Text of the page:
The luchis, 4 to a plate, were thankfully served hot unlike my experience in Oh Calcutta, Khar,  sometime back where we were served cold luchis.



The mangsho ghoogni (Rs 900) was a generous serving, tasted quite flavourful and zesty yet not too spicy, the ghoogni pulses were firm but not under-cooked. There were ample pieces of juicy bits of the mangsho (mutton) in it.



The luchi and ghoogni went together very well. I noticed that the dishes in the didimar heshel section were more expensive than the more regular fare.

For our mains we had the short grained Bengali favourite rice, Gobindobhog, which was served with a liberal helping of Jhorna ghee which most Bengalis dote on. I loved the combination last night. Nilakshi said that of late she has been buying her ghee from Banchharam, the sweet shop near Gariahat in Kolkata and finds it better than Jharna.



With our rice I chose the pui chingri (Rs 1200) from the didimar heshel section. Pui is a winter green which I have eaten during my growing up days in Kolkata and not since. Nor have I seen it in any restaurant. The dish at 25 Parganas was cooked beautifully. The characteristic taste of the pui greens came through and was not smothered by excessive spices. The dish was all about the pui. The chingri (prawns) were rather large and not the tiny shrimp used in Bengali houses for this dish. The prawns were cooked with TLC andwere  fairly juicy and not overcooked.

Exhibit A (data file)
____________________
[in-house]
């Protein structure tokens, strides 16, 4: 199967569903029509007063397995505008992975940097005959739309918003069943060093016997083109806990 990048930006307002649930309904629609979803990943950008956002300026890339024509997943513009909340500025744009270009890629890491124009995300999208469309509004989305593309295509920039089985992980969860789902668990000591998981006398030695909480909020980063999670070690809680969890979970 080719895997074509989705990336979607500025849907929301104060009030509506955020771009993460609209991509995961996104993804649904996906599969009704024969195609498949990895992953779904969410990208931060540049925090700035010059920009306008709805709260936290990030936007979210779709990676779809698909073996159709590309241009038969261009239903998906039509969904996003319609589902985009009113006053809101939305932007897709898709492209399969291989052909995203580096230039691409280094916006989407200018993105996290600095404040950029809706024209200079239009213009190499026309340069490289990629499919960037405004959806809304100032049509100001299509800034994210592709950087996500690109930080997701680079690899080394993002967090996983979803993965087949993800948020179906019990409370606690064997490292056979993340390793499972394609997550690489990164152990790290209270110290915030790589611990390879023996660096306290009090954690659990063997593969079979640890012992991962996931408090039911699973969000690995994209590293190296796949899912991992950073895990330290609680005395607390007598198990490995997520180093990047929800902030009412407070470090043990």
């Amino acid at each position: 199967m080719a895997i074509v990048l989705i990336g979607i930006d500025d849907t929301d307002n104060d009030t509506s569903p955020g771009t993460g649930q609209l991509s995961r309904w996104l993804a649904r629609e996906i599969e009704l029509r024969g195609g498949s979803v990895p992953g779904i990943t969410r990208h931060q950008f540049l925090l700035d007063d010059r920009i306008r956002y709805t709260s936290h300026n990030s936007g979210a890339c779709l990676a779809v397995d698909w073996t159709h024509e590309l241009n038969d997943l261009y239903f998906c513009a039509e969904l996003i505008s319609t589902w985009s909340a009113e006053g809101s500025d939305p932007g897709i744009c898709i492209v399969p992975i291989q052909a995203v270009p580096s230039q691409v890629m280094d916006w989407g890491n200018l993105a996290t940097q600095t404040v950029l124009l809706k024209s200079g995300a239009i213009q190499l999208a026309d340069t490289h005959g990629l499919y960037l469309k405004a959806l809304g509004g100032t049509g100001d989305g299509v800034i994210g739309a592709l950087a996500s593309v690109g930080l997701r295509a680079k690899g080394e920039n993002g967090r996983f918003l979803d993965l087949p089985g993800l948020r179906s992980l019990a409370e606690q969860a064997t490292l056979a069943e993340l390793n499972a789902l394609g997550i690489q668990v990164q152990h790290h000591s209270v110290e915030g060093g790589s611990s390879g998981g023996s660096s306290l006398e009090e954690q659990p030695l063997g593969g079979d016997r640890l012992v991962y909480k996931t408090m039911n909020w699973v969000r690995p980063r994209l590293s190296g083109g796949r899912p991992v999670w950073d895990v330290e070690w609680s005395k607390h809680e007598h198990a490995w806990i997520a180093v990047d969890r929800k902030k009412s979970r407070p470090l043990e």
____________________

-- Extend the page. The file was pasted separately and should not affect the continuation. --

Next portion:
Nor was the betki in the doi mach (fish in yogurt sauce - Rs 900 and has a hilsa version too) that I ordered over cooked. The cubes of betki were served very juicy and succulent and not dry at all. The sauce was a bit strange though as the dominant taste was that of kalo jeere (kalonjee), not usually used in doi machh, and posto or poppy seeds. As Nilakshi pointed out, it lacked the tanginess one associates with doi machh. The dish tasted good but was not exactly what we had in mind.



For desserts the girls shared a nolen gurer ice cream which every Bengali restaurant touts as their speciality. This was one a rather milky one and lacked the cheesecake like texture one associates with this dish in other places.



Our overall experience was pleasant though not exceptional. This was good comfort food but left me wondering about the justification of the cost (Rs 5100 I think without alcohol for 3). I have just come back from Delhi and Gurgaon where I had three five star Indian meals at the Indian Accent, Oberoi's Amaranta and Diya's Leela. Each of these meals pushed the boundaries in terms of flavour combinations and plating which made the experiences very different from the average Indian restaurant experience. You felt you were in for a special treat in those restaurants. 

The food was nice at 25 Parganas no doubt. Yet, from the ambience to the taste to the plating, there was nothing exceptional about 25 Parganas which seems to justify its premium pricing barring the fact that it is from a 5 star hotel and is located in it.

Quite the price to pay for a good clean loo and marble flooring I guess.